During the 1965 Senegalese epidemic, R. Camain* at Dakar Pasteur Institute had the opportunity of updating the data regarding the hepatic lesions which are specific to yellow fever and in particular those which are found at the initial stage of the disease.

The second way we have to be absolutely certain of the accuracy of the diagnosis is with the isolation of the virus from a blood sample or from tissue samples which have been taken during the autopsy. This has to be done in a laboratory which is supplied with the adequate equipment.

There is now a serology test which provides a result within a few hours but virus isolation remains the only internationally accepted standard for claiming that there is somewhere a yellow fever focus.

Getting huts cleared of mosquitoes

In the Dakar and Abidjan Pasteur Institutes, Lhuillier* developed a test for a quick identification of IgM antibodies in a blood sample taken from a patient who is suspected with yellow fever. Within one hour or so the diagnosis is confirmed or at least deemed very likely or it can be ruled out. This can help to sketch the frontline of an outbreak and to concentrate prevention and vaccination efforts in places which are endangered.


An American scientist named Max Theiler succeeded in adapting to mice the viral strain which Mathis* and Laigret* had isolated in Dakar in 1927. The development of the first vaccine took place subsequently with the cooperation of Laigret* and of another American scientist by the name of A.W.Sellards.

In 1939, M. Peltier* C. Durieux*, H. Jonchére* and E. Arquié* developed a more efficacious one which was better tolerated and it became known as the "Dakar Pasteur Institute Vaccine". Its administration through a skin scarification was easy and it could be associated with the smallpox vaccine. During the nineteen forties with the implementation of programs of immunization among the whole populations in the African colonies, yellow fever vanished. Unfortunately the use of this vaccine was accountable for severe and even lethal cases of meningo-encephalitis. Its use was at first limited to individuals who were over twelve years of age and later in 1967 it had to be abandoned.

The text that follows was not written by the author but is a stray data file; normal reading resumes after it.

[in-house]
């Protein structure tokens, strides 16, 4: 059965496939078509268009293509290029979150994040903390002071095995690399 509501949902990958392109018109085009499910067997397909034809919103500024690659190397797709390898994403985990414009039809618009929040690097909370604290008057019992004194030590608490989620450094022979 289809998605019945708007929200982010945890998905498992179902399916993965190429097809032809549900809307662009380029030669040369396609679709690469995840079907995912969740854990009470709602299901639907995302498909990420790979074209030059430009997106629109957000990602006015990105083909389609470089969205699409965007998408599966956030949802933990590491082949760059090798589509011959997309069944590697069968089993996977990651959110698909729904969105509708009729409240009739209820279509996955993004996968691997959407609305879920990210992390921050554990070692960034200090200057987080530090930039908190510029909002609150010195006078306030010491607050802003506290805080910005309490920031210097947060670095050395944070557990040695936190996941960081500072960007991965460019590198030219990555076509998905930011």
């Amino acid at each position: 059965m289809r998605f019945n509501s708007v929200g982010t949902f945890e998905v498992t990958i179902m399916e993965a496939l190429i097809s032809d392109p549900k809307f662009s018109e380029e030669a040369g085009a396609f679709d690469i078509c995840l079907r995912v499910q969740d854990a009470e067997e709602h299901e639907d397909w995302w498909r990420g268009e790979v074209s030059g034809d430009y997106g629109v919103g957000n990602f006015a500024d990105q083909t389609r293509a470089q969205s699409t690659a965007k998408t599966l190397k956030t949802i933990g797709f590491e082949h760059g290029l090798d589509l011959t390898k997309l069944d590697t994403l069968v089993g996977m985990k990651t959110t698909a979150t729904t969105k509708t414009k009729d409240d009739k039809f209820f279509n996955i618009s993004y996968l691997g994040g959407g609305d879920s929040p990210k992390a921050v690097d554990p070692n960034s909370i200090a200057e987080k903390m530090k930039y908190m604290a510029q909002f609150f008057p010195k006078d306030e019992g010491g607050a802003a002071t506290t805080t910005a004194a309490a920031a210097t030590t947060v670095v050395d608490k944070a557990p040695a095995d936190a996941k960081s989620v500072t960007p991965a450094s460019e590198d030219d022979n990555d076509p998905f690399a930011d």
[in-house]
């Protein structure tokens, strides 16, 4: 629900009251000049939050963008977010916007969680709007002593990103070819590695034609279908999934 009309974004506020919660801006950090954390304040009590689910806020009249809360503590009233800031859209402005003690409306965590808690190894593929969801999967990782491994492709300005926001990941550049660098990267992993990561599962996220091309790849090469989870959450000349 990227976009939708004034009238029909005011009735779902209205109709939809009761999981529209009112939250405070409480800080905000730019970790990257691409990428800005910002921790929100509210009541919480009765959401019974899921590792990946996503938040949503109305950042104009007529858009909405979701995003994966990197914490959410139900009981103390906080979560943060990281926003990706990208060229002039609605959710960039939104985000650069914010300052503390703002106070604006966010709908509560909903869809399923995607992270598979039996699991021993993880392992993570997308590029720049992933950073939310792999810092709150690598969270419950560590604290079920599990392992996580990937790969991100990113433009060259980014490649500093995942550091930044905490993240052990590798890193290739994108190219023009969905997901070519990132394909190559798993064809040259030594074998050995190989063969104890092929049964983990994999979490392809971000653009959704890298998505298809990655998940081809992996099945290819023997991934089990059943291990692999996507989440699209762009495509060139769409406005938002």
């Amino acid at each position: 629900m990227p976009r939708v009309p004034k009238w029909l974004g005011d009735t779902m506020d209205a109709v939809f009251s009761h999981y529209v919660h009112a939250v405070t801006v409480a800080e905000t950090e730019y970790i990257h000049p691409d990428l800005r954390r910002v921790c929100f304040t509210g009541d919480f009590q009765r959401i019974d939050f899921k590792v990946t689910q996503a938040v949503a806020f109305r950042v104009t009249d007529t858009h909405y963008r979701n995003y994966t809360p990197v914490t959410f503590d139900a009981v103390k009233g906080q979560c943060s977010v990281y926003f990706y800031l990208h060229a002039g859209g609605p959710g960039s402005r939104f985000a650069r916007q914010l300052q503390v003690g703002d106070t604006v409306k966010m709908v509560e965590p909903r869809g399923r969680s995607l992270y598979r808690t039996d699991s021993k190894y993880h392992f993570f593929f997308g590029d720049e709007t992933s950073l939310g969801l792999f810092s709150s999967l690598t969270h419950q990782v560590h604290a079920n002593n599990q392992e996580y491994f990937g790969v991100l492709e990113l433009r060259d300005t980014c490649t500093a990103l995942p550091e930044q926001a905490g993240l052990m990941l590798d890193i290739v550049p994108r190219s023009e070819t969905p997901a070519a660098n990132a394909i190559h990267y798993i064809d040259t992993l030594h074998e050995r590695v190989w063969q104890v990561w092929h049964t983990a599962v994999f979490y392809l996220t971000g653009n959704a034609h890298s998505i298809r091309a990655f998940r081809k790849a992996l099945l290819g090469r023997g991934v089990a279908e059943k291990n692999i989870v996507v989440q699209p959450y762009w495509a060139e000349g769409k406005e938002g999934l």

Vaccinating nurse

It was replaced by one which is still used today which is the "Rockefeller 17D vaccine". It was also developed by Max Theiler and is still considered as a perfectly valid one. It is delivered to individuals who are over the age of one through a subcutaneous injection. Its tolerance is excellent and it induces a long-lasting immunity which lasts at least ten years. As its inactivation by heat is a drawback, now it has become standard practice to supplement it when it is manufactured at the Pasteur Institute in Dakar with an excipient which was developed at the Paris Pasteur Institute (Barme) which supplies an excellent thermo-stability. With its own production the Pasteur Institute in Dakar is now able to provide all facilities in French speaking countries of Africa with all the vaccine they need and in so doing brings its contribution to the protection of this continent. Immunization with the same vaccine dubbed the amaril vaccine is now required by international regulations for those who travel to Sub Saharan Africa or to Tropical America.


Studying the outbreaks which took place across the world supplied the information relevant to the means of circulation of the virus. Yellow Fever is a disease that affects monkeys. It is transmitted from an infected animal to the next one through mosquito bites and this is known in French medical literature as the "cycle in the wild" and as "jungle yellow fever" in the English one with the following pattern :

Infected monkey ---> Mosquito ---> Healthy monkey.

Areas of amaril endemicity

This "jungle yellow fever" cannot be eradicated and humans are intruders in this cycle. After a non immunized individual is bitten by a mosquito carrying the virus on the occasion of a trip to the wilderness, or with the intrusion of an infected monkey in a village where it gets bitten by a mosquito, then the first human cases occur and mosquitoes will spread the disease.